#NYAFF 2018: Tears Of The Black Tiger

#NYAFF 2018: Tears Of The Black Tiger

It’s no wonder why Tears of the Black Tiger is a cult favourite. A product of the Thai New Wave movement of the late nineties and early noughts, writer/director Wisit Sasanatieng’s film is madcap, frantic and, though billed as a western, is a thoroughly unrecognisable example of the genre – but is very much aware of the fact.

Sasanatieng said in interview the film was partly a reaction to Thai audiences’ apparent distaste for homegrown cinema. This does explain the vast homages to westerns from the likes of Sergio Leone and Howard Hawks, as well as nods to 1953’s From Here to Eternity and the works of John Woo and Quentin Tarantino. Yet even with all the allusions to its outside influences, Sasanateing still manages to give Tears of the Black Tiger a distinctive, uniquely Thai feeling.

Chartchai Ngansam plays the Black Tiger of the title, a sharp-shooting enforcer for gang boss Fai (Sombat Metanee). When we first see him, he and his associate Mahesuan (Supakron Kitsuwon, sporting a knowingly fake moustache) enter the house of a rival gang member and Black Tiger pulls off a gun shot so improbable and cool, the film shows it again in slow motion just to emphasise how improbable and cool it was.

Apparently jealous of Black Tiger’s rising stock in the gang, Mahesuan approaches him as he is playing harmonica against a painted backdrop and challenges him to a duel. Black Tiger can not be beaten in a quick draw, but he spares Mahesuan’s life, and the two then proceed to swear a blood oath in a Buddhist temple and get drunk on wine.

Through flashback, we get to see what Black Tiger was like as a young man, and he couldn’t have been more different. He was an unassuming boy named Dum who was not prone to violence, but a moment of tragedy led him to pick up a shotgun, where it turned out he was a natural. Fai recognises his shooting talents and helps him exact the revenge he wanted, but at the price of becoming a wanted outlaw.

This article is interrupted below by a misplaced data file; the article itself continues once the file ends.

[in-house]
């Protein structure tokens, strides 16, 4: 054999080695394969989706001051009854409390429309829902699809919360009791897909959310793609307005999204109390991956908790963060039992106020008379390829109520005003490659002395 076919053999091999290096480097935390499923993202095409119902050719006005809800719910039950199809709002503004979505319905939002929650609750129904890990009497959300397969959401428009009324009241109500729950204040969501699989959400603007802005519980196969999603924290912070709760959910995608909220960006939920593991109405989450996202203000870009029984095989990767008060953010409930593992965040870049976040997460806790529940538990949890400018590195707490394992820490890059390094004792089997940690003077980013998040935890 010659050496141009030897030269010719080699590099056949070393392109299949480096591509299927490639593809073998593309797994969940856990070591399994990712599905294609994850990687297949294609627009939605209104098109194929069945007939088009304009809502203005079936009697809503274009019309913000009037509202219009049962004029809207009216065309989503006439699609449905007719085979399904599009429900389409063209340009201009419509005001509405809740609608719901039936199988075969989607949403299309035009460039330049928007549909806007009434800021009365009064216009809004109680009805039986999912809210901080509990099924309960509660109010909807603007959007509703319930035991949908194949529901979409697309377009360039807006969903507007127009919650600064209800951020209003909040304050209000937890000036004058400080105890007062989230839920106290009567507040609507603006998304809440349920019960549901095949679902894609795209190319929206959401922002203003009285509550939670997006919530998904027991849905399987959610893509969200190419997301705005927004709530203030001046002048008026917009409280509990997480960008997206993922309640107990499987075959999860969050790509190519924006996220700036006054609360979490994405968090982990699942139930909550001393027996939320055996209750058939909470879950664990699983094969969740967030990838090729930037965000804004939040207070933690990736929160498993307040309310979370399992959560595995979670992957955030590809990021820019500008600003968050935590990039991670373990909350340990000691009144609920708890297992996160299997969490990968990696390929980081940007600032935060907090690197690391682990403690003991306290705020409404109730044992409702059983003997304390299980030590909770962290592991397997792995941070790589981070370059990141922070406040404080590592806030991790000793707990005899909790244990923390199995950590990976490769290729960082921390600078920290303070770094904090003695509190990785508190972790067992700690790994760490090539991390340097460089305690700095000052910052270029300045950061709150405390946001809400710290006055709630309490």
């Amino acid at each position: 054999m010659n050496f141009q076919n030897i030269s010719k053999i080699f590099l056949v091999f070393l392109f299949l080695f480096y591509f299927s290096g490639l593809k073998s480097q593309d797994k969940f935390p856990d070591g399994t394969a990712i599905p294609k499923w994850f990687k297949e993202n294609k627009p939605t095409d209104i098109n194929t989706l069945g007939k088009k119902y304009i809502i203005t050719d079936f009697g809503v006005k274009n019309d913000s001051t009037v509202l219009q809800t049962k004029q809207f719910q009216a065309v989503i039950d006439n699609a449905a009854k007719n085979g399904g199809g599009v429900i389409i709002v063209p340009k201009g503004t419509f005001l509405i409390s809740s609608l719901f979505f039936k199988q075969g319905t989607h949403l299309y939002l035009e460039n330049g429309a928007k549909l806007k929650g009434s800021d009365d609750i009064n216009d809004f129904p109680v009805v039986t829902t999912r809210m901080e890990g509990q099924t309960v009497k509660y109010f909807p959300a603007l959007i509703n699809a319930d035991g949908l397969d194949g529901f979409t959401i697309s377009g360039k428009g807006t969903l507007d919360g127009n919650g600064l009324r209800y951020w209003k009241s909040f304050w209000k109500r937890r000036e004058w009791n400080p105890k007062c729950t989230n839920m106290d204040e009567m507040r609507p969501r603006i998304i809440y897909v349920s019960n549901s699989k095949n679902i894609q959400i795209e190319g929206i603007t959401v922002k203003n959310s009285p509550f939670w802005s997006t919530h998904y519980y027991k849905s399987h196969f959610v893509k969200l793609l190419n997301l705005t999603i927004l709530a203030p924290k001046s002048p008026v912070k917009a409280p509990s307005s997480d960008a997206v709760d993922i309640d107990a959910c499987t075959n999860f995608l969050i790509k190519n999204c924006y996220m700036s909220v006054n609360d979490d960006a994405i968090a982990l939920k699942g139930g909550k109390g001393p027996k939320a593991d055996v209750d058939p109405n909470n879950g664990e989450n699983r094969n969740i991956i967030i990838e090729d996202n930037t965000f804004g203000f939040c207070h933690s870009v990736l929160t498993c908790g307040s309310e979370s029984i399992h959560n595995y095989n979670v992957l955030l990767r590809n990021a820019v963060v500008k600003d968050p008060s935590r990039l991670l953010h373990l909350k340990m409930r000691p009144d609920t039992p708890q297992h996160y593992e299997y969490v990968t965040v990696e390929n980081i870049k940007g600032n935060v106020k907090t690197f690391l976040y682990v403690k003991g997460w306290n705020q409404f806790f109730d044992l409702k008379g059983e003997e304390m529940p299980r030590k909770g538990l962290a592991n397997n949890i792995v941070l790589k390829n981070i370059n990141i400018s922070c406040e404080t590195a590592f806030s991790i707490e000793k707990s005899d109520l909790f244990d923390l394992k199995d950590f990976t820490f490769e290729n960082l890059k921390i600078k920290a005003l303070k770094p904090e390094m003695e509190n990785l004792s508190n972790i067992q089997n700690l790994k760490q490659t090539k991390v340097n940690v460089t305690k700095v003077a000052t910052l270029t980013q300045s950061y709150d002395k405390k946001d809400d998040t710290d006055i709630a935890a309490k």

Meanwhile, tying the film together is Rumpoey (Stella Malucchi), who, as a young girl, had her heart won by Dum. Though he did have feelings for her, Dum was reluctant to act on them because of the large wealth gap between them, despite Rumpoey’s frequent admissions of affection. As his new life as Black Tiger begins, Dum disappears, leaving Rumpoey heartbroken. In her grief, and believing she will never see him again, she agrees to marry Kumjorn (Arawat Ruangvuth), the local chief of police and, coincidentally, the man tasked with catching Black Tiger.

In between the major story elements are the film’s marquee moments of madness, which include include moments told through song, shootouts with missiles, and kill shots that are equally ingenious, elaborate and baffling. It’s clear that Sasanatieng is a director not afraid to try anything, and Tears of the Black Tiger’s self-awareness and low-budget ingenuity gives him great scope to do so.

Falling into that sensibility is Fai’s gang, who all wear Stetsons and neckerchiefs, carry revolves and ride horses – the only thing recognisably western in this otherwise modern landscape. The clothing, weaponry and transport of every other character is modern, and the colour scheme uses a lot more vibrant pinks and blues over the more rugged tones of a traditional western. There is also no internal explanation for why Fai’s gang operates this way, which makes it all the more amusing.

While this film’s aesthetic is not overly-recognizable as a western, its themes of redemption, individual heroics and lost love are all in-keeping with the genre. What’s more, Sasanatieng also finds time to address more pressing issues, such as class warfare and the failings of upholding outdated societal values and conventions. After all the absurdity, it’s a little bit surprising to see that behind its giddy exterior there is a (somewhat) sensible side to the film.

On initial release, Tears of the Black Tiger was a hit outside of Thailand, receiving critical acclaim and becoming the country’s first entry to Cannes. However, the film was cut by its international distributor Miramax in an attempt to broaden its appeal (Harvey Weinstein’s evil knows no bounds). That didn’t work. The version available today is not the original version, but is still very much worth seeking out.

Tears of the Black Tiger is showing at New York’s Walter Reade Theatre on July 5th as part of the New York Asian Film Festival. It is also available on DVD from Magnolia Pictures.

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